“There were setbacks and money used and spent and a lot of lessons learned in the experiment of trying to make this invention at full scale,” Paakkinen says. “We have failed several times and looked for better solutions.”
Indeed, Wello Oy has developed solutions to some of the central issues in wave energy which none of its rivals has managed to address.
“It’s a mindset thing- we’re always looking for a better solution and how to solve that challenge,” Paakkinen points out. “In the early phases of the company I started hiring people who were interested in technological development. We hired scientists and researchers so that the whole company in the early stages was based on innovation and problem solving and developing all these elements that were necessary for the technology.”
As well as developing the technology, Wello Oy has become efficient at putting its stamp on its innovations, applying 14 families of patents around the globe.
Reliable as the Tides
With a lifetime of personal investment and research in the sector, it’s clear Paakkinen has a passion for wave energy and believes it can play an important role in the renewable energy mix.
“The issue with two of the very strong sources of renewables, solar and wind, is that the production levels vary a lot,” Paakkinen points out. “There are long periods without any production or generation. With solar power, production is only realistic for a third of the day, late evenings, night-time, and morning there is no production at all. Even then, it depends on weather, climate and location.”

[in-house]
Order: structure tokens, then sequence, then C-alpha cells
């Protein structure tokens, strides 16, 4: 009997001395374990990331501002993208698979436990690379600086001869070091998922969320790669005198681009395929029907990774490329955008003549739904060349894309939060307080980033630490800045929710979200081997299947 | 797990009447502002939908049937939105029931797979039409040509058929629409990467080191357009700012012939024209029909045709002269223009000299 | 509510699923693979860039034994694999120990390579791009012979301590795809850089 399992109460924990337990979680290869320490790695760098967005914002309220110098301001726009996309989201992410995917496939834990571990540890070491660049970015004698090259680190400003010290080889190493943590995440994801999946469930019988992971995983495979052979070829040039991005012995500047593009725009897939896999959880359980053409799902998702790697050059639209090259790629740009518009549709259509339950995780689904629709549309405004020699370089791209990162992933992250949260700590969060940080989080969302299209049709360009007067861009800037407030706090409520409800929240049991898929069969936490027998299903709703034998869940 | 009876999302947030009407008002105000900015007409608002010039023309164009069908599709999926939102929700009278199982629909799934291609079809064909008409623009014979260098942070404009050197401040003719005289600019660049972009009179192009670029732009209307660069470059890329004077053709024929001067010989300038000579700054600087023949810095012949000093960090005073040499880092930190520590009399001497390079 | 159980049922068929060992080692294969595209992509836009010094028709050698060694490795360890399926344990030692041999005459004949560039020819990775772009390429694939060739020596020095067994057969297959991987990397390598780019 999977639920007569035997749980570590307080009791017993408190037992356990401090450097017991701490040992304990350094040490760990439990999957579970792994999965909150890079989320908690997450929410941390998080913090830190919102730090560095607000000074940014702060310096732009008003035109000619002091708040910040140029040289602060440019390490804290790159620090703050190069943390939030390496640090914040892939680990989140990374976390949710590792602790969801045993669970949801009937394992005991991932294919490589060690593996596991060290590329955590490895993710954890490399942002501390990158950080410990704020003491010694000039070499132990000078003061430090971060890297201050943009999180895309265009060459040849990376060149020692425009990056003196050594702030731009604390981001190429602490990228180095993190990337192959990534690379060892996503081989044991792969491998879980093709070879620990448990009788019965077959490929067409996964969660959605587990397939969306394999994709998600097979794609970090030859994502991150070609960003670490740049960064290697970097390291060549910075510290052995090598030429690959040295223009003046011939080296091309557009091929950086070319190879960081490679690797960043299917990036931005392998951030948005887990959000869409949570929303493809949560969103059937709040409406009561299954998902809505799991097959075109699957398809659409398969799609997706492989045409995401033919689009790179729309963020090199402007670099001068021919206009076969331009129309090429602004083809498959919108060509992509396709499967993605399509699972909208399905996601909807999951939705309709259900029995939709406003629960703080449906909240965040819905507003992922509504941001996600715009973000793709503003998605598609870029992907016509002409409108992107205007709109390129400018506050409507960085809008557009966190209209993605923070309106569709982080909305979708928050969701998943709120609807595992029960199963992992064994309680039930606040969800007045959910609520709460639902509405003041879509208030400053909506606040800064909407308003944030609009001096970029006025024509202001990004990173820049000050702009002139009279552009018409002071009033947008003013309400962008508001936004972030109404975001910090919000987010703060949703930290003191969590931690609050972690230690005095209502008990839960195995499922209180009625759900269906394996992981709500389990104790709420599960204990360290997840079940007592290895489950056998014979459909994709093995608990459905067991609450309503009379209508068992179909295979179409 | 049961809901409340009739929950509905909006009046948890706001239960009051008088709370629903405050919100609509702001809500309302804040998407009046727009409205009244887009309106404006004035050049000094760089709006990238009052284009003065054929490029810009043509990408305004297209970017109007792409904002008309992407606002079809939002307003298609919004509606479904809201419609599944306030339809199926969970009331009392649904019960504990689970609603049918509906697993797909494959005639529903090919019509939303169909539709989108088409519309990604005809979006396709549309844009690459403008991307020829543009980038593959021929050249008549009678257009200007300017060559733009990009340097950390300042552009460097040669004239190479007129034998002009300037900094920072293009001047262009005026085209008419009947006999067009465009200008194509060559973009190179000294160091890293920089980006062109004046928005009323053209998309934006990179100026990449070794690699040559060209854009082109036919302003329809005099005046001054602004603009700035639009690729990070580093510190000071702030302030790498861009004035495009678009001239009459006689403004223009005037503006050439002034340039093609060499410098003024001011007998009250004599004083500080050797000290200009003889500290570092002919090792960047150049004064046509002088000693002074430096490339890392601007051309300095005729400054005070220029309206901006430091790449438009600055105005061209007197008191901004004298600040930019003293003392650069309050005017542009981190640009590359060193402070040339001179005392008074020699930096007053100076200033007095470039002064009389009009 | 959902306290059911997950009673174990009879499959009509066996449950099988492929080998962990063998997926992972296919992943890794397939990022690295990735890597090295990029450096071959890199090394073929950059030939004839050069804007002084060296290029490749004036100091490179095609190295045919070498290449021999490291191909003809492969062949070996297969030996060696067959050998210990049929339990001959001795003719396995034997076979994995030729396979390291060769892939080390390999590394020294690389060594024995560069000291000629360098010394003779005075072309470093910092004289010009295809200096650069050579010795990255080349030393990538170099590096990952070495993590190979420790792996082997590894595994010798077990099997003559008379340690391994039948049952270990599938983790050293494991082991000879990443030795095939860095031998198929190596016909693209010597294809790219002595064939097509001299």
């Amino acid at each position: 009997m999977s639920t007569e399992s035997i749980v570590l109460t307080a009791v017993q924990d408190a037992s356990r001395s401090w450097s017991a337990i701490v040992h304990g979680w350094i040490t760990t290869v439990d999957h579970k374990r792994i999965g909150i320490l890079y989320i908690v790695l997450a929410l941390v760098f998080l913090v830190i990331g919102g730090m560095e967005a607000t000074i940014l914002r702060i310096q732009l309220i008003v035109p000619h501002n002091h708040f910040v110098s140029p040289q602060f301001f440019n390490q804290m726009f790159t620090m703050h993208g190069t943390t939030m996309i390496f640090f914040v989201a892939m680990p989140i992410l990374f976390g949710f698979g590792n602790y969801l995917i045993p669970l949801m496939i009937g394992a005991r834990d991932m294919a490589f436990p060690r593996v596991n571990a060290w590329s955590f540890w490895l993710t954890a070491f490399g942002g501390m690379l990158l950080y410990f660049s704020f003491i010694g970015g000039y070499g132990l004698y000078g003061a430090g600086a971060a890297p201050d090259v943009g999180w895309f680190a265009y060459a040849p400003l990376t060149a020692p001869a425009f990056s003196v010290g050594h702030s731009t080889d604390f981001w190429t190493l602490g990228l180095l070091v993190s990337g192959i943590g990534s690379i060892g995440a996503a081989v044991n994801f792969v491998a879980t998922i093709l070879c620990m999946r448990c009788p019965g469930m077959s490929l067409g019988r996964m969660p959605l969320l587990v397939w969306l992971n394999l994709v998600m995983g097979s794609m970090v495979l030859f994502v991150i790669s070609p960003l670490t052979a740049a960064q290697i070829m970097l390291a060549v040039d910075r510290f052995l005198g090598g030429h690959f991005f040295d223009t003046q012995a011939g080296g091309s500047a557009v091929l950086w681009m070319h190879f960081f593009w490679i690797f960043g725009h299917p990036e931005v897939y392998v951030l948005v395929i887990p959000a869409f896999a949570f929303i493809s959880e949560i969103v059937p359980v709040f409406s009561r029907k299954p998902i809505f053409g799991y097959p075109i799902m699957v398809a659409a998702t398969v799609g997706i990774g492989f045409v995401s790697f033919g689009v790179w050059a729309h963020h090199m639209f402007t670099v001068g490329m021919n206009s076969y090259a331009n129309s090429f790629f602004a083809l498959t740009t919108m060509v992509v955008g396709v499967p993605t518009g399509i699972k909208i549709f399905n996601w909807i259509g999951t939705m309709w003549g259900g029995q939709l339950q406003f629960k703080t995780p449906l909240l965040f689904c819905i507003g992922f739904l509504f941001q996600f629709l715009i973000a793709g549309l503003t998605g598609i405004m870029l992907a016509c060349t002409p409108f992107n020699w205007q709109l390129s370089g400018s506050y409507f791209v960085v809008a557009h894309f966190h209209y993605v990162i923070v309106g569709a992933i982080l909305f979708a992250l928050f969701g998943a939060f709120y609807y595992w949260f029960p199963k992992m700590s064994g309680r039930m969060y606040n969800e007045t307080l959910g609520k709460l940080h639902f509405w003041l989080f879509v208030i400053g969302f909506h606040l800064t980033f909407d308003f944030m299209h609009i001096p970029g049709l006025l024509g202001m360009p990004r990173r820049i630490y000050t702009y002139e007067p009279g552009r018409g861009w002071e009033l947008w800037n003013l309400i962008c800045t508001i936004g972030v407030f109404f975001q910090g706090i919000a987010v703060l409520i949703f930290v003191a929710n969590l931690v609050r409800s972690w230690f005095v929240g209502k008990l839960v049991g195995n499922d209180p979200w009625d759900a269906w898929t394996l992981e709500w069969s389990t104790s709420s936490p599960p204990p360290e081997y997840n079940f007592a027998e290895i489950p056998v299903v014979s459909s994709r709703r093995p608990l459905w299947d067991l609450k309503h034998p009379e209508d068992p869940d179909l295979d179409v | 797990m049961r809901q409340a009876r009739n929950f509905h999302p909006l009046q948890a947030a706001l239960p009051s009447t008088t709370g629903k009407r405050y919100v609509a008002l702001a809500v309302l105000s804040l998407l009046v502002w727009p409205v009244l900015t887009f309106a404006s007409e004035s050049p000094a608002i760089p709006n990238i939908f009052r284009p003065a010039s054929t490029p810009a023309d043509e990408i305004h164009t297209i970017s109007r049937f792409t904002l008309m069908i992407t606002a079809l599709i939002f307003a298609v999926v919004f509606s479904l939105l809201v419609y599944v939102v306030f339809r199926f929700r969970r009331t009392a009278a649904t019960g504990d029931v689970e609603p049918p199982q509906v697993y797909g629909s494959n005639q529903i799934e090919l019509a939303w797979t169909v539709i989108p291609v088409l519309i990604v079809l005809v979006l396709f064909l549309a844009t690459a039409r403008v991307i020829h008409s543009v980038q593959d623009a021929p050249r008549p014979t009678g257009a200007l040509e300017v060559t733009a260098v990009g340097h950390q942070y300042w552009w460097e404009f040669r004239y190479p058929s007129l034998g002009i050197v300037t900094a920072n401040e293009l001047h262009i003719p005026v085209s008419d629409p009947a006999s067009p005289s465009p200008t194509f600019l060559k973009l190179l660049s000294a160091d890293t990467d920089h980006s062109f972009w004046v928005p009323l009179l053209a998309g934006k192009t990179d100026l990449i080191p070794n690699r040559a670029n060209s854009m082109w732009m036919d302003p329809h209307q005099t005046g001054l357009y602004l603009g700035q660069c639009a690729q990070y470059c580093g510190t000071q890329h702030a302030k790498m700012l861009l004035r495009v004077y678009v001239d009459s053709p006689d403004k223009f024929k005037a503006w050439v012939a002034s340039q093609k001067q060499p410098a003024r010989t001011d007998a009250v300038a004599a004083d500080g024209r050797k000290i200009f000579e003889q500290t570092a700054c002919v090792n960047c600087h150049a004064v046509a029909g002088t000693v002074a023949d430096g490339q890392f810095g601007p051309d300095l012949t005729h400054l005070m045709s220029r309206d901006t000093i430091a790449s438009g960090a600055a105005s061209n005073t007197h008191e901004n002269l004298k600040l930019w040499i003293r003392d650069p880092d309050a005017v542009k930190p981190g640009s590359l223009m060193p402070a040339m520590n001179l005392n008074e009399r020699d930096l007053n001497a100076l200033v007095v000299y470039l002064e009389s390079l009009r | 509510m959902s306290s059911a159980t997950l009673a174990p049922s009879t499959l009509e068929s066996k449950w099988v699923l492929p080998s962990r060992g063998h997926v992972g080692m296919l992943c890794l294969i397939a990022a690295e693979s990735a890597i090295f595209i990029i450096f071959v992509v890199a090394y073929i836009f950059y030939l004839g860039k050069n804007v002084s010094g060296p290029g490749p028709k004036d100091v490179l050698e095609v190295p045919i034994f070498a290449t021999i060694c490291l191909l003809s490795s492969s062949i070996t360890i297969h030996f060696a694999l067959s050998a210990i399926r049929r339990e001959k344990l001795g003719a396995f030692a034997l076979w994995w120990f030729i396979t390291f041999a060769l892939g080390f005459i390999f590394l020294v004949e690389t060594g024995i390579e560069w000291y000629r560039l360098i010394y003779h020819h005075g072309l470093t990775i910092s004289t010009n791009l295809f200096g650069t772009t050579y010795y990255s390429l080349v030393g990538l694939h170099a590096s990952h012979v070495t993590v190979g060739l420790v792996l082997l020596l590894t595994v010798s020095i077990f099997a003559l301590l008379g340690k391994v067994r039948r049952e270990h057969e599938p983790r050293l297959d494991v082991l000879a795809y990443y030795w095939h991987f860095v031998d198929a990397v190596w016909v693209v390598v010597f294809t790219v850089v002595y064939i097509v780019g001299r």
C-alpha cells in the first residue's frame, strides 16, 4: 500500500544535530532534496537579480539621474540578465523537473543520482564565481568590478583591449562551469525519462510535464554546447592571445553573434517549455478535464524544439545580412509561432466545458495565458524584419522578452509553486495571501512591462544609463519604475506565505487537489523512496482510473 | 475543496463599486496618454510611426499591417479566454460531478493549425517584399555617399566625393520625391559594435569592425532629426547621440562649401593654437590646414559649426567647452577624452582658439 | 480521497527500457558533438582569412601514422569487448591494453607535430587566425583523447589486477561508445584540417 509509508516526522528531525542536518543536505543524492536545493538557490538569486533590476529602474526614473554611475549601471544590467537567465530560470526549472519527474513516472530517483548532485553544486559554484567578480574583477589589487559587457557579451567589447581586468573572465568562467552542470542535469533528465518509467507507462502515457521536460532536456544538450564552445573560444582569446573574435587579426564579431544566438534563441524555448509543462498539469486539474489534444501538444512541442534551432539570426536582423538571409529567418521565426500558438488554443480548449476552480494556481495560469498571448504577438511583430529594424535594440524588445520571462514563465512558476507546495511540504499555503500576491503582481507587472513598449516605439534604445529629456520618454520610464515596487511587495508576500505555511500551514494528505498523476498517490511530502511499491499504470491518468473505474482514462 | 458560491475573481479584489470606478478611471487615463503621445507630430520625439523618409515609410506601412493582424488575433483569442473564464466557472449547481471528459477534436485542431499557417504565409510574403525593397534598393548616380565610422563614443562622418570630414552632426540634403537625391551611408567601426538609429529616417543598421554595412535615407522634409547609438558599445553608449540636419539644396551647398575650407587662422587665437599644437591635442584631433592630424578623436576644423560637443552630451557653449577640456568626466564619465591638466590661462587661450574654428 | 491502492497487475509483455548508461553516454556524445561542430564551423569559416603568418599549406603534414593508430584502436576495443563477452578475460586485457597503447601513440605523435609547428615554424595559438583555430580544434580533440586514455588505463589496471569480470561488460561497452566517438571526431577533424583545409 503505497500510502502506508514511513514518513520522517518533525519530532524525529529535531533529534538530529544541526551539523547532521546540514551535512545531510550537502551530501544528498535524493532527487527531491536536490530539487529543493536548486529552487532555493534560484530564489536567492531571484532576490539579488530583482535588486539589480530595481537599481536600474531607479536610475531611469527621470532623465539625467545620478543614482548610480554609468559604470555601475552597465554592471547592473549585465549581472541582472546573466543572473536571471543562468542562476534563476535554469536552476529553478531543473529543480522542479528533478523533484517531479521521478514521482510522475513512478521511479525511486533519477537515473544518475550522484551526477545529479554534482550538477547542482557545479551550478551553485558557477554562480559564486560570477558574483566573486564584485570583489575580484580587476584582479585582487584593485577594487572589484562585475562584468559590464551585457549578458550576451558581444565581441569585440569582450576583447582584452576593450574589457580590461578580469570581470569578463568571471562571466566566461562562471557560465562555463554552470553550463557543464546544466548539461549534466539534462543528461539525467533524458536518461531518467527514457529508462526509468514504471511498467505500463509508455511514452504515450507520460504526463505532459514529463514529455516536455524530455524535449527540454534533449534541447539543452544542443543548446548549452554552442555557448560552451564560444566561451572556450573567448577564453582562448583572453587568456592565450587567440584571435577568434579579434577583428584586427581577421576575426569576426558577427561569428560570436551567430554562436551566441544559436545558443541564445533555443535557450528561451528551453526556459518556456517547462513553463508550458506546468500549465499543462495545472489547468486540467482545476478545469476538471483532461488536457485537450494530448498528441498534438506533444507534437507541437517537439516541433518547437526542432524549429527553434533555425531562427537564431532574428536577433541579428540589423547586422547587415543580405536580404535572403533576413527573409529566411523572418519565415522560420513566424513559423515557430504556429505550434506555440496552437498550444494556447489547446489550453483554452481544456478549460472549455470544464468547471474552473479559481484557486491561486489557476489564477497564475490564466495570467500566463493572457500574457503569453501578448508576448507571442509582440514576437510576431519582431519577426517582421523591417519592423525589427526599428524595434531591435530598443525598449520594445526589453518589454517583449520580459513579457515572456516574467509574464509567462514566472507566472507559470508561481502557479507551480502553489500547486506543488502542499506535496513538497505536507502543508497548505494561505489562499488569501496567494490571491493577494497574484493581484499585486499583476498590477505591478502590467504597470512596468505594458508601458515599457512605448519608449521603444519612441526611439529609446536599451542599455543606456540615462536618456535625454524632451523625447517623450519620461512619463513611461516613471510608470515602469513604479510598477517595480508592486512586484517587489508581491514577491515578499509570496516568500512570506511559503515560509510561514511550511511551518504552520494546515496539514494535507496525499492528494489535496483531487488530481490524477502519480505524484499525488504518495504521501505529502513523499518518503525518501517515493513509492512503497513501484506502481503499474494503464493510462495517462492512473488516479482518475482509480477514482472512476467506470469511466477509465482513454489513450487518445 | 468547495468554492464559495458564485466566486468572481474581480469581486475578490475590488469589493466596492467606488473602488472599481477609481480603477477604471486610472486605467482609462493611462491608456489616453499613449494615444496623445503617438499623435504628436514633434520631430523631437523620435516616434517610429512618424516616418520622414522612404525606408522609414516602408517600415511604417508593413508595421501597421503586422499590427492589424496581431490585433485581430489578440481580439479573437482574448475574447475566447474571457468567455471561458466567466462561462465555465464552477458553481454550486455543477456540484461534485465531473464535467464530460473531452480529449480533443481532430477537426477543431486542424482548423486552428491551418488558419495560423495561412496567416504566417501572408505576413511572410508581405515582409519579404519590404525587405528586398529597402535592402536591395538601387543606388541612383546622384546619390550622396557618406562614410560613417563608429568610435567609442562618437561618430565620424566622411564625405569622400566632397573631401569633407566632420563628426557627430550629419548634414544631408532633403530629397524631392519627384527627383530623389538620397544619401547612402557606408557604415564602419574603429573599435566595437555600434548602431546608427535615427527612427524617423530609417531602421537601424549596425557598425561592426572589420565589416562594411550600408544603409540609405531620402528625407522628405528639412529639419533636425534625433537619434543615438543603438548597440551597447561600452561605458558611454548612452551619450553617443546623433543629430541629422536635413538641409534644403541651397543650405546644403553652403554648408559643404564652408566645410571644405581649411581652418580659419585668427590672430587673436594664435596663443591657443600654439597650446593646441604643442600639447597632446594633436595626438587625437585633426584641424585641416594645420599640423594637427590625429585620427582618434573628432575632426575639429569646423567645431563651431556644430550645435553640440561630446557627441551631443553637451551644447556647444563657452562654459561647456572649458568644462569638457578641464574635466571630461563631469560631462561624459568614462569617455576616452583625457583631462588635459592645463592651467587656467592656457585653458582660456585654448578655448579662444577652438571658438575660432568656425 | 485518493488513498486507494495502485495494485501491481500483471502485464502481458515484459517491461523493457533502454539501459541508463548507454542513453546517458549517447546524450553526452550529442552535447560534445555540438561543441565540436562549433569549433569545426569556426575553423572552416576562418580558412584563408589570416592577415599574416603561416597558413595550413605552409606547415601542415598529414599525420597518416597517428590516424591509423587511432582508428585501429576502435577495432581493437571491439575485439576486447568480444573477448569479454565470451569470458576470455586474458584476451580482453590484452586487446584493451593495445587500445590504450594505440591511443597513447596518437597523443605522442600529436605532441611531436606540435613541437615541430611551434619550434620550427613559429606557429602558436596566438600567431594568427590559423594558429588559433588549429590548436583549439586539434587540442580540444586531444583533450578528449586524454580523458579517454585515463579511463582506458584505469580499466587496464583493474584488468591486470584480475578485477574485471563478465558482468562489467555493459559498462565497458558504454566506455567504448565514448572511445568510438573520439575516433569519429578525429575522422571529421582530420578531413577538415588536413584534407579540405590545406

As Paakkinen tells us, wind faces similar issues, with occasional peaks and long fallow periods, making renewable energy a challenging sector. Waves, however, are there always. Waves store the wind energy and reveal it steadily.
“Wave energy as a source is much more stable than wind or solar. It’s pretty much constant, depending only on the location,” Paakkinen says. “We are able to generate almost constantly. If you have a share of wave energy in the renewable energy mix you don’t need that much backup power. In that sense wave energy is more valuable than these other renewables that have more variation in production.”
While it is clear Paakkinen is fascinated by the technical challenges in devising better wave power solutions, he never loses focus on the reason these innovations are necessary.
“The main reason for developing this technology is you are looking for solutions for clean energy, so its’ fascinating to figure out and develop something that utilises nature and the energies available there for energy production,” he says. “For me, it’s been a driving force, the dream of getting something for free! The constant energy flow in energy you can take advantage of! When you are developing something for such a purpose, you have to pay attention to every part of your solutions to ensure they are also environmentally friendly. That is a key part of the business.”
This is why Wello Oy’s devices have stopped using concrete ballast, instead pumping sediment from the seabed to weigh their devices in place.
“When the device’s lifetime is at the end you can just release the ballast back into the sea!” Paakkinen points out. “You can recycle everything.”
Paakkinen is positive that the company will grow fast over the very near future, with an extensive pipeline of projects, some aiming to tens and hundreds of megawatts of deployment. Wello Oy is a company whose time has arrived.
“We are in a very good position now there’s a lot of focus on energy and renewables,” Paakkinen concludes.